As a senior in college, Nancy Barry knew she wanted to follow in the path of some of her mentors in writing and literature. Plus, she always felt at home with the liberal arts. “Because I’m drawn to nonfiction writing and the history of ideas,” she says, “pretty much anything in the world can be interesting to me if it’s couched in compelling stories or language.”
Barry also loves teaching at a liberal arts college where her mind on any given day can wander amid questions of economics, psychology, health, or even chemistry. “My own specialty—20th century American literature and contemporary nonfiction writing—makes me most at home in classes on poetry or creative nonfiction,” she says. “My interests also fit well with my teaching in Luther’s Paideia program.”
In addition to teaching English courses, Barry serves as director of advising, where she works with students who are struggling to declare a major, or coming to the uncomfortable realization that the “expected” major really isn't for them. “I do my best teaching in those conversations where we talk through the specifics of the ‘most favorite’ or ‘least favorite’ class,” she says. “We really sort through what a student enjoys and wants to work at, and where they might focus their efforts.”
Barry has often led students on the January Term course English Theatre as a Mirror of Society. “Next spring, I’ll be the director of the London portion of the ACM (Associated Colleges of the Midwest) semester-long course Florence and London: Arts in Context,” she says. “I’ll teach a class called Theatrical Spaces, Enduring Questions, Changeable Lives: Theatre in London Then and Now." In 2010, Barry translated her love of theatre into a one-woman show, Lessons from Cancer College, based on her memoir as a breast-cancer survivor, a play funded in part by a grant from the Iowa Arts Council.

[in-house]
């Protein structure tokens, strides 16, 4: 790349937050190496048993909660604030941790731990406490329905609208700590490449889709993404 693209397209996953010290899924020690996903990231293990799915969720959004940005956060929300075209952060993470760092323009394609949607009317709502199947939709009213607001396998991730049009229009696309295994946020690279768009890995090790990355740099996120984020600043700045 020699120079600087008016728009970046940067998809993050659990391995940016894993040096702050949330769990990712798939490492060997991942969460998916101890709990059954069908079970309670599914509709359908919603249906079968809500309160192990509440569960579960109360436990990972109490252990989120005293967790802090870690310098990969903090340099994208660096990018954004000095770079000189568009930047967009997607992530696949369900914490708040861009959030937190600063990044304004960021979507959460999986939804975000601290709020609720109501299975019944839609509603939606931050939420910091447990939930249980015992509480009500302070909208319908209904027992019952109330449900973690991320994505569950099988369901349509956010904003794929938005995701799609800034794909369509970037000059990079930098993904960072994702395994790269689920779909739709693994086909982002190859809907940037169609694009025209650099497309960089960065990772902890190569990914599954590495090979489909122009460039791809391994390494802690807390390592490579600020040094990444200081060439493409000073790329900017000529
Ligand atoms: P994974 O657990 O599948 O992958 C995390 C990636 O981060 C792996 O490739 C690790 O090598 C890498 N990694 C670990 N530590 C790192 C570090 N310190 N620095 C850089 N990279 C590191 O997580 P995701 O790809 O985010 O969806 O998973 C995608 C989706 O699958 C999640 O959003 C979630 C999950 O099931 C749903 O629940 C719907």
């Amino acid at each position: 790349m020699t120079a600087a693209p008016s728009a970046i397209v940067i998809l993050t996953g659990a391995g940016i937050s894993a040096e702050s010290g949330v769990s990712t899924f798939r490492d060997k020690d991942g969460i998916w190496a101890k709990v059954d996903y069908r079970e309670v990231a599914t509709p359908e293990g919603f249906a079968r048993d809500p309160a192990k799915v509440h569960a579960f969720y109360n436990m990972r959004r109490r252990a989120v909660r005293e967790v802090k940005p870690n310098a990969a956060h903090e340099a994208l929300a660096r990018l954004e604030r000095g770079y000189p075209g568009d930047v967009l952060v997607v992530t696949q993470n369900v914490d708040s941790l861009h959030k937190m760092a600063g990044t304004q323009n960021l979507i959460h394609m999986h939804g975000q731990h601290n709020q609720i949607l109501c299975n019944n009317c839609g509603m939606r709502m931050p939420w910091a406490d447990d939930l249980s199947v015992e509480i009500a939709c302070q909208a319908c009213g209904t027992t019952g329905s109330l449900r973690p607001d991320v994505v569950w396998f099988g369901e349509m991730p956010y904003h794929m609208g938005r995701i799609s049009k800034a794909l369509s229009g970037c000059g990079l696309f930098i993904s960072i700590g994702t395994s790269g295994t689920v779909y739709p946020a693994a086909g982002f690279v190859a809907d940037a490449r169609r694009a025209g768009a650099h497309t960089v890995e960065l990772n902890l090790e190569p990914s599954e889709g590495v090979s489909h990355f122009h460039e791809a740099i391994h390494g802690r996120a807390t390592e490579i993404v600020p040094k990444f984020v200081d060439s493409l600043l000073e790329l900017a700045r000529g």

As students get to know Barry, they soon realize she has a diverse set of interests. “I’ve been teaching at Luther for 25 years,” she says. “Students are just as likely to see me in Main building or attending the local Poetry Slam as running on the Frisbee field on Sunday afternoons, or even swimming laps with the Decorah Masters Swim club.”
Barry feels that the liberal arts has become part of her DNA at this point. “I believe profoundly that the best training for becoming an engaged citizen of the world is to spend four years as an authentic student—using the liberal arts to shape not just what you study but how you live.”
Samples of Barry’s work:
Teaching writing is an art, and it's one I've been practicing for 25+ years.
—Nancy K. Barry